One of the world’s leading writers on boys and men, Michael Gurian, believes the invisible drive at the biological core of manhood is the pursuit to prove self-worth. No one can give a man his self-worth – he has to give this to himself. The guidance of good men, of course, helps.
To find this place, however, boys and men seek external ways to demonstrate potency, victory and independence – and this is what helps shape their search for meaning and purpose in life from a very early age. It is the warrior unfolding from within. There have been several shifts in society that have undermined our children and particularly impacted on our boy warriors.
In days gone by, boys had the freedom to roam unsupervised on adventures that allowed them to be massively engaged in pursuits that helped them to learn and grow using life’s greatest teacher – experience. Our modern-day phobia that our world is unsafe, especially for our boys, is creating an environment where they are finding it ever more difficult to find that place of self-worth through external moments of potency and success. We now run the risk of creating a generation of frustrated and angry young men.
The dominant male hormone testosterone is associated with sex and aggression and the search for social power, ambition and independence. Another key influencer (alongside cultural conditioning of course) may be that men have more receptors for the hormone vasopressin – which some researchers have associated with territoriality, hierarchy, competition and persistence, as well as the capacity to bond.
Generally, boys are soft wired to be competitive and active, and are constantly in search of moments to prove their worth and value (in girls and women, oestrogen and oxytocin influence us in different ways, along with their cultural conditioning).
The playground provides an early opportunity for boys to demonstrate worth but the safe, ‘fantastic plastic’ playgrounds of today are emasculating boyhood.
We’ve removed the traditional monkey bars, seesaws and maypoles which were all wonderful opportunities to stretch oneself, hurt oneself when a poor decision was made and learn how to play well with other children – this is where we learnt healthy risk management. Today’s playgrounds are less engaging and statistics show that children are injured more in modern playgrounds than in the scary old playgrounds because they no longer know how to cope with and manage risk. And keeping kids indoors certainly hasn’t made them any safer either.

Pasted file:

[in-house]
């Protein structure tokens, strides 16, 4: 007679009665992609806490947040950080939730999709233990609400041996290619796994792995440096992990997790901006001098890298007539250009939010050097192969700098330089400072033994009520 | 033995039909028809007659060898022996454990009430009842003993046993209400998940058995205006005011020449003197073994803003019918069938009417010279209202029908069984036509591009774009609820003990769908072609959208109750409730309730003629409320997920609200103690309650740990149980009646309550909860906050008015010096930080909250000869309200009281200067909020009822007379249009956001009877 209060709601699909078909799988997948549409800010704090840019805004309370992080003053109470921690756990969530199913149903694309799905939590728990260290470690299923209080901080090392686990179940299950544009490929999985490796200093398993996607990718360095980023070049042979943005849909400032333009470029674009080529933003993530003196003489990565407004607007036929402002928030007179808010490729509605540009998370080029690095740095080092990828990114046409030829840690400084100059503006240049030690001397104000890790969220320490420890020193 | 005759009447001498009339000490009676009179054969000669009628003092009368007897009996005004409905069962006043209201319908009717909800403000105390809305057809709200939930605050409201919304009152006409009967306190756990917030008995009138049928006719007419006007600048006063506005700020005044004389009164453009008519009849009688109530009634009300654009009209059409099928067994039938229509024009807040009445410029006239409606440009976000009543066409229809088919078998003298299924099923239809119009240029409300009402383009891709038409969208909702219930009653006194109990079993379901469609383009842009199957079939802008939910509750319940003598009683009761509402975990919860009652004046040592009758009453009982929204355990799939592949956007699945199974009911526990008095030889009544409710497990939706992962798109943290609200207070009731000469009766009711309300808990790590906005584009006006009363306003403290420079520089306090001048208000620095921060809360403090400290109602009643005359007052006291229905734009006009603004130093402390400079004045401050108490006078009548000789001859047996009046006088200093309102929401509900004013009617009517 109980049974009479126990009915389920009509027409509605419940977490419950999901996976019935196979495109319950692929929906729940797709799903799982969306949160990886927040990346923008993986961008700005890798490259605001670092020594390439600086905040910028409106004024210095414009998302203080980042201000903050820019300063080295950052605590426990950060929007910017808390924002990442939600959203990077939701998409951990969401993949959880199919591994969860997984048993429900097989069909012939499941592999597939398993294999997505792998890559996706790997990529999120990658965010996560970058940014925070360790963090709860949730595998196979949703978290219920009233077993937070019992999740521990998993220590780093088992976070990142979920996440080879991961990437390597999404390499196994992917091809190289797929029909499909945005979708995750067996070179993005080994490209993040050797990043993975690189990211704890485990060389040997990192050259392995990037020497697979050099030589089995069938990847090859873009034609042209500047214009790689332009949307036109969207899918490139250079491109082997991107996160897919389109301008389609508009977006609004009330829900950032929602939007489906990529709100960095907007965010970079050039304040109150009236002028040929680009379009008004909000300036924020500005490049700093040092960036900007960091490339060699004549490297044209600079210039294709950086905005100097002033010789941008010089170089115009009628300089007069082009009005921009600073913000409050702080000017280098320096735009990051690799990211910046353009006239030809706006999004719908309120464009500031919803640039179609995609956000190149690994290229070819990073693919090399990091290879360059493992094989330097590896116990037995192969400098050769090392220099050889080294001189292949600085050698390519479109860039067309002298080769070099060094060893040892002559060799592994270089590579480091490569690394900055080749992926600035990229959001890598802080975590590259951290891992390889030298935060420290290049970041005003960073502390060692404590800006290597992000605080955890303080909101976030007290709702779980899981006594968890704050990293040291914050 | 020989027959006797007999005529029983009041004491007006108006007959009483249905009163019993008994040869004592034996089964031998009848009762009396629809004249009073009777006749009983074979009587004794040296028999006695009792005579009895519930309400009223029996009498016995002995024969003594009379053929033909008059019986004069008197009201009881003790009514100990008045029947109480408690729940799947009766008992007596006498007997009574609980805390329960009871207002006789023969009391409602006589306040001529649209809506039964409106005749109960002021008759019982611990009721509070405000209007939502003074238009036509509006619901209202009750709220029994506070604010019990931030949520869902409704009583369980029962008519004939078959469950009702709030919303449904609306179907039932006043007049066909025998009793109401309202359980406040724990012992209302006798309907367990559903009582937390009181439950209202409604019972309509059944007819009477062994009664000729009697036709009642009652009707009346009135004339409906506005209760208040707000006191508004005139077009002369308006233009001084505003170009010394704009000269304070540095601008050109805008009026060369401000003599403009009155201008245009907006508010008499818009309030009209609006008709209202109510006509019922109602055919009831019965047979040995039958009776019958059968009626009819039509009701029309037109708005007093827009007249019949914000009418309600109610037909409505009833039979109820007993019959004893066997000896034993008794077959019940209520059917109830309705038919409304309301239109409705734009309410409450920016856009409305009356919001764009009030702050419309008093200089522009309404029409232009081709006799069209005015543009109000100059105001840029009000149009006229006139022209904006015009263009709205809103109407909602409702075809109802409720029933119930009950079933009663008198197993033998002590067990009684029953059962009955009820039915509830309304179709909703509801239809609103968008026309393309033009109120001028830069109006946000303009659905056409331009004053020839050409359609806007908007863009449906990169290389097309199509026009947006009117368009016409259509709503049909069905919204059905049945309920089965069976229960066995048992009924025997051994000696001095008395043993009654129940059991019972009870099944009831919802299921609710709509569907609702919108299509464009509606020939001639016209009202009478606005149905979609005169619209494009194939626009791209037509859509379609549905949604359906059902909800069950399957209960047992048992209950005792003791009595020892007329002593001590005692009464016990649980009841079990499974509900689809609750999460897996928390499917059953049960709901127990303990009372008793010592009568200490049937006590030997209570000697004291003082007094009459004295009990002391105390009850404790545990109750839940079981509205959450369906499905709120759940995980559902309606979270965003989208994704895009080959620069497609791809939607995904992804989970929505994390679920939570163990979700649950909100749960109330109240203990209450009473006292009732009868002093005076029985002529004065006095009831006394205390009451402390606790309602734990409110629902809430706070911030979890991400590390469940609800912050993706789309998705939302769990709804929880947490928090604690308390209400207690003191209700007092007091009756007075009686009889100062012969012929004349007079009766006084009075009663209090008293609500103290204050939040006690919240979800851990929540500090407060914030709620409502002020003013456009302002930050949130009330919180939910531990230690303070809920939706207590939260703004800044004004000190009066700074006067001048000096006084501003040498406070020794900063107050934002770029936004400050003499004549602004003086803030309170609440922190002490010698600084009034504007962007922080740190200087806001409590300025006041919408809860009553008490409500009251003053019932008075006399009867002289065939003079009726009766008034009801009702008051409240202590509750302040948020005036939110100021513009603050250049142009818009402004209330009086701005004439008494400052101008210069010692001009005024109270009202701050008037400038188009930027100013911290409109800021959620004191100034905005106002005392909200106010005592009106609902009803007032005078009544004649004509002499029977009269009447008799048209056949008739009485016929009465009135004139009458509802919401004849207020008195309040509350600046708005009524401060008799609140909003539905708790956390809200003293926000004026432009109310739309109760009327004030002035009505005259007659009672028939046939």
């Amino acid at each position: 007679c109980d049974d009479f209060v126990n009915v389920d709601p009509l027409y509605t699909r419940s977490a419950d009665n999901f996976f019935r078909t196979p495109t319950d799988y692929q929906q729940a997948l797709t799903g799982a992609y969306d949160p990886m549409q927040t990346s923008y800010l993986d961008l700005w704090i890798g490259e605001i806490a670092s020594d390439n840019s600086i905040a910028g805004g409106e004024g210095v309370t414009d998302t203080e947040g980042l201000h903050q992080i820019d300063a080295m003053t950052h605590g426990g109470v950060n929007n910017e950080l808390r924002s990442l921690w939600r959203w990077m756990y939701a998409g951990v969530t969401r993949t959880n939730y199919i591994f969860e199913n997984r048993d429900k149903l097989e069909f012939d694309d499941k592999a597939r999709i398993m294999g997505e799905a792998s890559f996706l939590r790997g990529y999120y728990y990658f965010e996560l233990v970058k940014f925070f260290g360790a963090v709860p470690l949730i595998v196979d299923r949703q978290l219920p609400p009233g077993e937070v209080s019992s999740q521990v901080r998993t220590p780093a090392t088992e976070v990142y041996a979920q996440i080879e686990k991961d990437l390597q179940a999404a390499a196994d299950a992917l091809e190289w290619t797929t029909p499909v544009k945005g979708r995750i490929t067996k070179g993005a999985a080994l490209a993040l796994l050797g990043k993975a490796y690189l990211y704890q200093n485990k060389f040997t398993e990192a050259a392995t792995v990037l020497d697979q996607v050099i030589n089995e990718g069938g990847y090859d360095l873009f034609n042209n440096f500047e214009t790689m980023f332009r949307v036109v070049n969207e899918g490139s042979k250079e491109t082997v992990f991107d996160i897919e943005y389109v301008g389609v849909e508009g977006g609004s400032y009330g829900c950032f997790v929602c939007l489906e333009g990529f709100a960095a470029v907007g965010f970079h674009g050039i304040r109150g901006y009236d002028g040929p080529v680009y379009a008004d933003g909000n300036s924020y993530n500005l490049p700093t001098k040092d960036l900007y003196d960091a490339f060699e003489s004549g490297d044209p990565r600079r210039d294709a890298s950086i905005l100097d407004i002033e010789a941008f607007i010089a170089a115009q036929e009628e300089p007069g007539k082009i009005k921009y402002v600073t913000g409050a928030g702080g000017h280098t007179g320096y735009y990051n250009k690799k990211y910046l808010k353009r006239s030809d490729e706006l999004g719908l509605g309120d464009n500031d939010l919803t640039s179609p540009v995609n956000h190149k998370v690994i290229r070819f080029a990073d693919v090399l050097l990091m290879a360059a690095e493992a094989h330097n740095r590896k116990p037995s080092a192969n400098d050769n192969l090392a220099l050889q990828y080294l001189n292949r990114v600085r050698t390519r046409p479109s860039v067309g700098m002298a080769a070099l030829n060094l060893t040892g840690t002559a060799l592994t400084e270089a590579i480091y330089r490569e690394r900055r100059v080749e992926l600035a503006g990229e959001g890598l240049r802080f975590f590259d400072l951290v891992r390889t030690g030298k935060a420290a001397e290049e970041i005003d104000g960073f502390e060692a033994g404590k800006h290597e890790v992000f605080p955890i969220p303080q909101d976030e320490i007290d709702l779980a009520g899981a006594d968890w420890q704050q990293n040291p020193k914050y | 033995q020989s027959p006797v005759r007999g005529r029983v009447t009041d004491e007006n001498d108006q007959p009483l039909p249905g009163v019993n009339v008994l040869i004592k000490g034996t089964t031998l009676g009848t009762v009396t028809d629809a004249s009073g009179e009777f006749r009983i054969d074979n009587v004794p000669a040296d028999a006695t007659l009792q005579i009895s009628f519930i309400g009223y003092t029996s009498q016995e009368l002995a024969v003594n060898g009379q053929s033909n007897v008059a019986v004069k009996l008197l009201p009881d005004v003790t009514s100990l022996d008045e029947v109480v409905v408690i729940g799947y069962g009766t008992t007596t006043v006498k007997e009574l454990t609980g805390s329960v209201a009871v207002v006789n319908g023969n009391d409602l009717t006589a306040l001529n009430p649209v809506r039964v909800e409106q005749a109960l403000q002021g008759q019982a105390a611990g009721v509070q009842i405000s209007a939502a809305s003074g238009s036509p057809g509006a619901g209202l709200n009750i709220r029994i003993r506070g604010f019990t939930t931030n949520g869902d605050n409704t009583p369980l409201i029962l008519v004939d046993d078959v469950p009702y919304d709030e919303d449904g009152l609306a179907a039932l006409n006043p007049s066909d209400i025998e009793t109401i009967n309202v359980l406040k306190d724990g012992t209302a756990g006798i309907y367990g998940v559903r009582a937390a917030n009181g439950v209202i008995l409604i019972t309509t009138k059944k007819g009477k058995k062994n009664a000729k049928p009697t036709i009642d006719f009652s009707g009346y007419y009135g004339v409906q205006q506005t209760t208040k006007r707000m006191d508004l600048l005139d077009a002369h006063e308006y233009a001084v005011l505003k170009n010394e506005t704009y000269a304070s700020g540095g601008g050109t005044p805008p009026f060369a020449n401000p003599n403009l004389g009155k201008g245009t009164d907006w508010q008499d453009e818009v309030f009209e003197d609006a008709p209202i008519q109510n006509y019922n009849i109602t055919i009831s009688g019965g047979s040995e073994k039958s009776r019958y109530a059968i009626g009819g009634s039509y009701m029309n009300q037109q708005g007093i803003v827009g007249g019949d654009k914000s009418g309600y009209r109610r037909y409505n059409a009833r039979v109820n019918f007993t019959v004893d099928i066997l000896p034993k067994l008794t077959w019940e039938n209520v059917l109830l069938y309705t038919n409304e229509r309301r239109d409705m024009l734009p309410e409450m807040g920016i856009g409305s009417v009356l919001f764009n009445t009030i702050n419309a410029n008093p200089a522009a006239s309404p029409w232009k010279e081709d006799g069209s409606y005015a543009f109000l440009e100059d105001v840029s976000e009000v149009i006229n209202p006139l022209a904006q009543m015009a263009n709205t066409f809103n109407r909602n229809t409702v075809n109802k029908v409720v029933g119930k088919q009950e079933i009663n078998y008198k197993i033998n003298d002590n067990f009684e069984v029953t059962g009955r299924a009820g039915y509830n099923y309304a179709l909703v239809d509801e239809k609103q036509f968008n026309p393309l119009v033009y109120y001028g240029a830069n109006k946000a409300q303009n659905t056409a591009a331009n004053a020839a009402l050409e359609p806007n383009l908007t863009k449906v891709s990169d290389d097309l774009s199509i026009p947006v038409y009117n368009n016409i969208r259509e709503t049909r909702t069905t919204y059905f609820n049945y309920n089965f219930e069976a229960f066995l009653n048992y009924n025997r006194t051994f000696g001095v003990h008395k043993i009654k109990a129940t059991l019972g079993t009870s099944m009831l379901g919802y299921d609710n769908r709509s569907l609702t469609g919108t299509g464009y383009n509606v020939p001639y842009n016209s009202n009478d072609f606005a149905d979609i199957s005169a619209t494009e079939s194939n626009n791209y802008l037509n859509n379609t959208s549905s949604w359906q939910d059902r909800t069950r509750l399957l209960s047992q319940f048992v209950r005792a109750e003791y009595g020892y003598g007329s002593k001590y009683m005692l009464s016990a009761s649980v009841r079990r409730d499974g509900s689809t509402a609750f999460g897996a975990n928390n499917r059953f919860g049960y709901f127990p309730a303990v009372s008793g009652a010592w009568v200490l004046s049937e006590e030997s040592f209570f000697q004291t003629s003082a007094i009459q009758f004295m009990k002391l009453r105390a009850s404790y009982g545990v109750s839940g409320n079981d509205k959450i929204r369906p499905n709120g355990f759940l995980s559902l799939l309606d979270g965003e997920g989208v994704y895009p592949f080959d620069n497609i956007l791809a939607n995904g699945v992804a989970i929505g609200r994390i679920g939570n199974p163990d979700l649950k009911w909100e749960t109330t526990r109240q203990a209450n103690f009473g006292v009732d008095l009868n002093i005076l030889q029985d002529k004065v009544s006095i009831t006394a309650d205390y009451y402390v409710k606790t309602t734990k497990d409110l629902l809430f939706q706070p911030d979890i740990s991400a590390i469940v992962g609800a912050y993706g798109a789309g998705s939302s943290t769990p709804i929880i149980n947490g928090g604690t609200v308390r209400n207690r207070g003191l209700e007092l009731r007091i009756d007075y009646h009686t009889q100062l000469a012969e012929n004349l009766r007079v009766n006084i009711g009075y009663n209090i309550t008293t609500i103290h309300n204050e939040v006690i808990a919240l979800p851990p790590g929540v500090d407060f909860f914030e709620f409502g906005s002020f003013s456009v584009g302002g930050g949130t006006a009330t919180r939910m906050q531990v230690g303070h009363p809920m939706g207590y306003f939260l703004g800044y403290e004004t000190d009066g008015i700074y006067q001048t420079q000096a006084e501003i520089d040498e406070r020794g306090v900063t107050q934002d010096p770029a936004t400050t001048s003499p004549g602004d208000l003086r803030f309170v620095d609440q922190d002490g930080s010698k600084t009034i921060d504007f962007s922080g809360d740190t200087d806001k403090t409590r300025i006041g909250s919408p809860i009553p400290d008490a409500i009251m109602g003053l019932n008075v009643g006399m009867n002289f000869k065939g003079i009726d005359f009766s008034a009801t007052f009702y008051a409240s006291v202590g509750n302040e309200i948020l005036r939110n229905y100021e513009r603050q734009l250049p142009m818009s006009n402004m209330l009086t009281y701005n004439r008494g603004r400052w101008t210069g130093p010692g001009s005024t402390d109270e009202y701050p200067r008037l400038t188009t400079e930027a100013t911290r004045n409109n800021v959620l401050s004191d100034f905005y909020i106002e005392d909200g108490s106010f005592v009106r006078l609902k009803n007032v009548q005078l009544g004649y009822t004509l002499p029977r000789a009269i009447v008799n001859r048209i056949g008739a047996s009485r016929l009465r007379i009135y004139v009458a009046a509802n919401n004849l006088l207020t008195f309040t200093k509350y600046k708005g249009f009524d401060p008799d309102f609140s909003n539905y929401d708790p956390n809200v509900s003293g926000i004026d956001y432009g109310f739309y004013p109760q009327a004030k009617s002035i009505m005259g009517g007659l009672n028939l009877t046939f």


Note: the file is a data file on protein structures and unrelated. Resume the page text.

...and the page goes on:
The demise of vigorous play as a valid and accepted part of the school playground has also had an impact. Not only did it allow for boys to discharge energy, it was another way children learnt the code of good play versus bad play.
As boys tend to be less efficient at using language to resolve conflict, this is where they learnt non-verbal cues telling them it was time to leave and walk away. Leading play expert Dr Stuart Brown argues that we only develop an understanding of ‘play code’ in our childhood from playing endlessly with other children.
Without a play code we can badly misread social situations and interpret a threat incorrectly and, without the ability to defuse the situation, this can turn into violence quickly, especially with a bellyful of alcohol.
Other trends that are sucking the healthy warrior spirit from our young lads include the ban on keeping score in junior sports competitions so nobody under 14 loses (or wins!). This must be so exasperating for lads, another stolen validation. We’ve also seen bans on tree climbing, playing chasey and even removing sandpits to be replaced by more mat time, phonics in isolation, more desk work, less free play and homework for 4 year olds. If I was a 5 year old today I would be angry too.
Boys need to learn at a young age what happens when they make poor choices in the pursuit of conquering the world. Our modern-day warriors need to become accountable for their own actions before they hit the party scenes of late adolescence and make a mistake that may be life-changing.
We need to celebrate the bruises, the occasional stitches and the rare broken arm because boys learn deeply from real experience and seldom from lectures, especially from well-meaning mums. These wounds are external signs that you are a warrior. Our children’s lives tend to be micromanaged, over-supervised and planned, and there is very little freedom and autonomy.
I believe the impact on boys is particularly negative and increasing levels of depression and mental illness in adolescence may be telling us that there are some very deep instinctual drives that need to be nurtured in a healthy way, rather than denied and crushed.
As Michael Gurian explains, the strong drive for self-worth and value is a profound and sacred journey that is the core to a healthy manhood and it starts at a boy’s birth:
“This core of manhood represents maleness at its best – self-sacrificing, devoted to service, loving, wise and powerful and at its worst – brutal, shaming, destructive, dangerous,” Gurian writes.
We need to seriously consider giving boys back their boyhoods and opportunities for authentic growth in the company of good men, or we are going to continue seeing more and more 'coward-hitting' warriors wreaking havoc in our communities.
Maggie Dent is a parenting author, educator, speaker and mother of four sons. She has released a DVD of her popular talk Boys, Boys, Boys: Understanding, Nurturing and Connecting to Today’s Boys, which is already available as streaming media at http://www.maggiedent.com, or parents can borrow a copy from the Grandma’s Place library.